Procurement managers manage departments or teams which buy goods and services for their organisations, ensuring best value for money. These can range from office supplies or raw materials for manufacture, to training, marketing or IT services. They are also called purchasing managers.
You could be:
researching new potential suppliers and product ranges
comparing bids from suppliers (or 'tenders') in terms of value for money, reliability and service
negotiating contracts and prices with suppliers, including discounts for bulk orders
developing and implementing the company purchasing strategy and policies
compiling a database of approved and preferred suppliers
evaluating the performance of suppliers, and producing reports, recommendations and statistics
monitoring and forecasting stock levels and demand, or price trends on products and services
visiting existing and new suppliers and attending meetings and trade fairs
managing a procurement team or department, making sure performance targets are met and arranging staff training.
The figures below are only a guide. Actual pay rates may vary, depending on:
where you work
the size of company or organisation you work for
the demand for the job.
Starting pay for procurement managers could be between £27,000 and £37,000 a year. With experience this can rise to £50,000 a year or more. Senior managers or specialists may earn up to over £100,000 a year. Some salary schemes include bonuses or commission.
You are mostly based in an office, but go to meetings with suppliers.
You work normal office hours Monday to Friday, but sometimes overtime would be necessary, to meet deadlines.
You might sometimes stay away overnight.
You may travel around the UK or abroad, to attend trade fairs and visit suppliers.
To work in a specific industry, such as fashion or engineering, you may need a degree in a relevant subject first of all.
You can look for work in most types of company including local authorities, the Armed Forces, the NHS, colleges and universities. Other big employers are private organisations, such as wholesalers or transportation firms, fashion or retail stores, engineering or construction companies.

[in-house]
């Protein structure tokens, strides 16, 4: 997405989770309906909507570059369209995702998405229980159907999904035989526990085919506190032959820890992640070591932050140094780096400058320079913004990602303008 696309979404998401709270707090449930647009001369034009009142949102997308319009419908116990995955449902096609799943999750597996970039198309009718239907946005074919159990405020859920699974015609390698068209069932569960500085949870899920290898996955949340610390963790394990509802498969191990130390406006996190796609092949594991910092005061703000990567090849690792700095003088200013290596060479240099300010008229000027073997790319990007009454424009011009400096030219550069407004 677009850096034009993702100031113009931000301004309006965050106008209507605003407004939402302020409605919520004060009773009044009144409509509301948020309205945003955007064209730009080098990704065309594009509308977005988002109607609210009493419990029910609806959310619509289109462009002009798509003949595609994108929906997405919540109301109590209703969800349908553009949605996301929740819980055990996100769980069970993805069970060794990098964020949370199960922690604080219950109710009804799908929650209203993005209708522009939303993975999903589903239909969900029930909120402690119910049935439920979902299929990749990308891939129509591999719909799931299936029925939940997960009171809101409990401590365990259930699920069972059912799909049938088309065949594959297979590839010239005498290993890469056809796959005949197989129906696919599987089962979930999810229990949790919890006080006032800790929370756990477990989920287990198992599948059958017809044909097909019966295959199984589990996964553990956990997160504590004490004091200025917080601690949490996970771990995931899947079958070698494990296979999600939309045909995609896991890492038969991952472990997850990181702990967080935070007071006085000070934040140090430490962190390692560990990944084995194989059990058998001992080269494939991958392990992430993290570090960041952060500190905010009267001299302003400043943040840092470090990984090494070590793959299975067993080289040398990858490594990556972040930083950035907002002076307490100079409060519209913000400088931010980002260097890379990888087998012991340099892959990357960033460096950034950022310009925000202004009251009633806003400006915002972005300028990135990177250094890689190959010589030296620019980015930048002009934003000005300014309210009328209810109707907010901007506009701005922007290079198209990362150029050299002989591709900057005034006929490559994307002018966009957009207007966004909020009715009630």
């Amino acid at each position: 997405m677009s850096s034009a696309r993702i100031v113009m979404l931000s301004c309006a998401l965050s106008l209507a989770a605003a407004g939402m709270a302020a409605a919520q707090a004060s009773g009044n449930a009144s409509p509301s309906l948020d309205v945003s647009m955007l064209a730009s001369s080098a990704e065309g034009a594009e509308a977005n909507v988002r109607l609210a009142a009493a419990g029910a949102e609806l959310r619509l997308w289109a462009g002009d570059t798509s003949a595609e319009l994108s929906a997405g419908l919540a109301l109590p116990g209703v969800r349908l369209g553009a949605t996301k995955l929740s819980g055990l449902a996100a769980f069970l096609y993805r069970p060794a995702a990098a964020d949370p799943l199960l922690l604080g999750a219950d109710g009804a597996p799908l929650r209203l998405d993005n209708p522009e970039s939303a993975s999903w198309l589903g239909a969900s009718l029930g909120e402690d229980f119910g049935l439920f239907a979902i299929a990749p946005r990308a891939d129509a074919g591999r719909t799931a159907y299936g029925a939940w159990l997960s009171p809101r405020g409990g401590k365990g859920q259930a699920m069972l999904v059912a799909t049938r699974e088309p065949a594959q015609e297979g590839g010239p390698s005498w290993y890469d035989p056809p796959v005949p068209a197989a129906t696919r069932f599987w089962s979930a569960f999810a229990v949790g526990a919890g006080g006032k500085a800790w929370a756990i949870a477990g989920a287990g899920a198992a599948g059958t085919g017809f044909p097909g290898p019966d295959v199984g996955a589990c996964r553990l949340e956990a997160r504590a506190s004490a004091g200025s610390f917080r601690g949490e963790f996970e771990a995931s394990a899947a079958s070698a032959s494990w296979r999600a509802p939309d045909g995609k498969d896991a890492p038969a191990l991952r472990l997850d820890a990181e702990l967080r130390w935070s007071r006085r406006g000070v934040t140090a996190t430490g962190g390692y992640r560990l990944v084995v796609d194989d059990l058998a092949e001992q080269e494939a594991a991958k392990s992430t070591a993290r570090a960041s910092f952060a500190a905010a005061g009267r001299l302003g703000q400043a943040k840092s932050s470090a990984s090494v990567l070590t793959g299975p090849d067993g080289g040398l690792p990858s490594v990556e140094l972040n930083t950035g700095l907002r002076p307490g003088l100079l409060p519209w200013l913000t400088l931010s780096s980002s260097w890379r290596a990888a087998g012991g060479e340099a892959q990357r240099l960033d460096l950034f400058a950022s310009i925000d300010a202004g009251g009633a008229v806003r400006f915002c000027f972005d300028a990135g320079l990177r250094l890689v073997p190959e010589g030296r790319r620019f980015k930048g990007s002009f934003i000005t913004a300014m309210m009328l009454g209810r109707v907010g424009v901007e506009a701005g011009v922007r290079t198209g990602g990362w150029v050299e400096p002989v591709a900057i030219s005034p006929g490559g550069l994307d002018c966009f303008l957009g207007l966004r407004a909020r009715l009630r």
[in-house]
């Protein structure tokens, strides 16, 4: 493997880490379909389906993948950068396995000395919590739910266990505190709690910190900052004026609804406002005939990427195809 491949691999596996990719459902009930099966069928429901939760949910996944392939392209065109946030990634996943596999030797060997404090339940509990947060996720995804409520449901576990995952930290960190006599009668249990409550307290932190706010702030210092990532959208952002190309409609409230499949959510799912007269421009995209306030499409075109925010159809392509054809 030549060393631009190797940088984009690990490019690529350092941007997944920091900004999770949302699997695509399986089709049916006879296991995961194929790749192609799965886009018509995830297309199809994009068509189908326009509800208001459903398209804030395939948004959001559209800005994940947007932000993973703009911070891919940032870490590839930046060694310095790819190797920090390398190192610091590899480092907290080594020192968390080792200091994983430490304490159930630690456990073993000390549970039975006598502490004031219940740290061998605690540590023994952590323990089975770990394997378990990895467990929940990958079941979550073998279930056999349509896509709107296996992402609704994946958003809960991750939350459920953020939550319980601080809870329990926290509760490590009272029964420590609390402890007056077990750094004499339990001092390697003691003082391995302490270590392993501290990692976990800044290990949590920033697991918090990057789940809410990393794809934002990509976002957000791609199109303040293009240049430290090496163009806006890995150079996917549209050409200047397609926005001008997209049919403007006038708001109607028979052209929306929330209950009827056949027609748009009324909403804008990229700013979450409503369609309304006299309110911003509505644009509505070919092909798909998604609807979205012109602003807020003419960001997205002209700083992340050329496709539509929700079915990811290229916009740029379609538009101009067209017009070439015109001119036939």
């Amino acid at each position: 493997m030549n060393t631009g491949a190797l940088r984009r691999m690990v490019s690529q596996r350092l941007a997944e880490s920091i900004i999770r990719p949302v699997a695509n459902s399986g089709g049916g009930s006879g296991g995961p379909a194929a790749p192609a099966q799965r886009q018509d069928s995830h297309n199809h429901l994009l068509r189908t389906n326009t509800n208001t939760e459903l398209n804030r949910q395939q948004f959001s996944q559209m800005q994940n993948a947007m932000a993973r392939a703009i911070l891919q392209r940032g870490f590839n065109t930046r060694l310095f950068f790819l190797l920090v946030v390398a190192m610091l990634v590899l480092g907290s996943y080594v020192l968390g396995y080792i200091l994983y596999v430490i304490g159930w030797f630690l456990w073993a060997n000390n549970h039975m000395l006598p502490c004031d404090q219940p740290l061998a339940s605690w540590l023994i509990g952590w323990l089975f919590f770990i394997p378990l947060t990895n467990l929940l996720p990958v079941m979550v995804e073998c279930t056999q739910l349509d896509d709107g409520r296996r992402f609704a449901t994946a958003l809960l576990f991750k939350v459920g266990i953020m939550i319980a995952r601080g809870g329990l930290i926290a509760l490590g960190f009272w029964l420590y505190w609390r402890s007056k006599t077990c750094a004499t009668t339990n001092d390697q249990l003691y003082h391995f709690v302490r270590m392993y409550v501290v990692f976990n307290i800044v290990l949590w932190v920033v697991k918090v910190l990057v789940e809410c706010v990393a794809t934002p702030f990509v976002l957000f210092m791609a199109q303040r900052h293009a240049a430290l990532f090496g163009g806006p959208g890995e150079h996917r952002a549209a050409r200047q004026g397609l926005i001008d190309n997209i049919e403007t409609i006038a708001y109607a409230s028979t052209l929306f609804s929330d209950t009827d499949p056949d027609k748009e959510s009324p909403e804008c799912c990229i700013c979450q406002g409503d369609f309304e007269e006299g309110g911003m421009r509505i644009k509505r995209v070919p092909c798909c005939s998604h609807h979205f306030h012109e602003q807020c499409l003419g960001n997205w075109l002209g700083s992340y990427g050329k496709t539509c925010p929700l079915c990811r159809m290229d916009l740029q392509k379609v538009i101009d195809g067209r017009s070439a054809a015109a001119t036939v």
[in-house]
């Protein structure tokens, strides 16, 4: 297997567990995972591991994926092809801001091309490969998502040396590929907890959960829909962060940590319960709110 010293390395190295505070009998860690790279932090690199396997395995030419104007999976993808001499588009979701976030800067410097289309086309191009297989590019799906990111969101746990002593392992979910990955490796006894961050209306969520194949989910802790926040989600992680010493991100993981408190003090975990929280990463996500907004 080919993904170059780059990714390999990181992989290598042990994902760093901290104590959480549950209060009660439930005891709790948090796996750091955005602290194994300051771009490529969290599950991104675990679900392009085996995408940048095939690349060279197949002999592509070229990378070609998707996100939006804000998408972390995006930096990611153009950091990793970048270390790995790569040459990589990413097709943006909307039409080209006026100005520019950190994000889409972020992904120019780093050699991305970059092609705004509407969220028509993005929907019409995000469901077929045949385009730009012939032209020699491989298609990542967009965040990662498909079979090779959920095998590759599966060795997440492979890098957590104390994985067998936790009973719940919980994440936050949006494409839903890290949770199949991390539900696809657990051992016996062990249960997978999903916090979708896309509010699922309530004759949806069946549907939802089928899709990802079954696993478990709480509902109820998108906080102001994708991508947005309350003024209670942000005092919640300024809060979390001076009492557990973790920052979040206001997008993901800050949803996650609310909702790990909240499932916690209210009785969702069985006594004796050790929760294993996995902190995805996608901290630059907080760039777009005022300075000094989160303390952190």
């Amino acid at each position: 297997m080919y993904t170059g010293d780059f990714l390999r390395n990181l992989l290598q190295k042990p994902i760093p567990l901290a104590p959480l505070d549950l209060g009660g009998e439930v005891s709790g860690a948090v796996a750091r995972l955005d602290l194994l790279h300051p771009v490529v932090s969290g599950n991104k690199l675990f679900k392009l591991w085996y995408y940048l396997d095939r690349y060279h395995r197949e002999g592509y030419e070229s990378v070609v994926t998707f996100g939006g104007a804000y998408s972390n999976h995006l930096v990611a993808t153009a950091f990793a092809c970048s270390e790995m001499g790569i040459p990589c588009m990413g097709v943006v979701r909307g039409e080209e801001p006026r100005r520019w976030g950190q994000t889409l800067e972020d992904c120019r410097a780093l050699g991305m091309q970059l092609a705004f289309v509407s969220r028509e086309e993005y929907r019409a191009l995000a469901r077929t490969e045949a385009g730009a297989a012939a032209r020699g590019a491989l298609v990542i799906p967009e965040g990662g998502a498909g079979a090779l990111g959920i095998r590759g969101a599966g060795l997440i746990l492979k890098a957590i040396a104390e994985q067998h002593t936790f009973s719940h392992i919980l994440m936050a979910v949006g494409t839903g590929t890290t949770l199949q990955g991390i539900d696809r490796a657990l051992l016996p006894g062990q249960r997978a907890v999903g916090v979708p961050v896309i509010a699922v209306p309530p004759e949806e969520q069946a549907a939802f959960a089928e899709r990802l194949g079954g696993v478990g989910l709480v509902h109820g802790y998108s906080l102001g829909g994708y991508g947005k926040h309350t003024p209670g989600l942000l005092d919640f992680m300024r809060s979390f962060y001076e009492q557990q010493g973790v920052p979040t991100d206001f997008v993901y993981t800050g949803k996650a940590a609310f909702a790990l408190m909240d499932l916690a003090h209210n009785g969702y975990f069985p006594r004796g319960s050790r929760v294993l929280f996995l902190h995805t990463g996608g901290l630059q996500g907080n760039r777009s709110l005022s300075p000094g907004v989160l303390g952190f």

What Does it Take?
You should be:
an excellent written and verbal communicator
confident when talking to people from all backgrounds
good at negotiating
good at judging the value of things
able to work to deadlines.
You should have:
good analytical skills
good planning and organisational skills
good number and IT skills
a good knowledge of products, suppliers and distribution.
Training is on the job, usually through a company training scheme.
You would work towards professional qualifications and membership of the Chartered Institute of Procurement and Supply (MCIPS).
Relevant CIPS qualifications range from the Certificate in Procurement and Supply Operations, through to the Professional Diploma in Procurement and Supply.
You could study for the Scottish Vocational Qualifications (SVQs) in Supply Chain Management at SCQF Levels 7, 9 and 11.
You will be expected to keep your knowledge and training up to date through a programme of continuous professional development (CPD), by attending a set number of hours every year of training seminars and workshops.
You could progress by managing a procurement team, or moving to a department that manages a larger supply of goods and services.
Your chances of promotion or moving around geographically would increase by attaining Fellowship of the CIPS (FCIPS), the highest level.
You may be able to become a self-employed buyer.
You could move into related areas of work, such as stores and materials control, or sales and marketing, or into general management.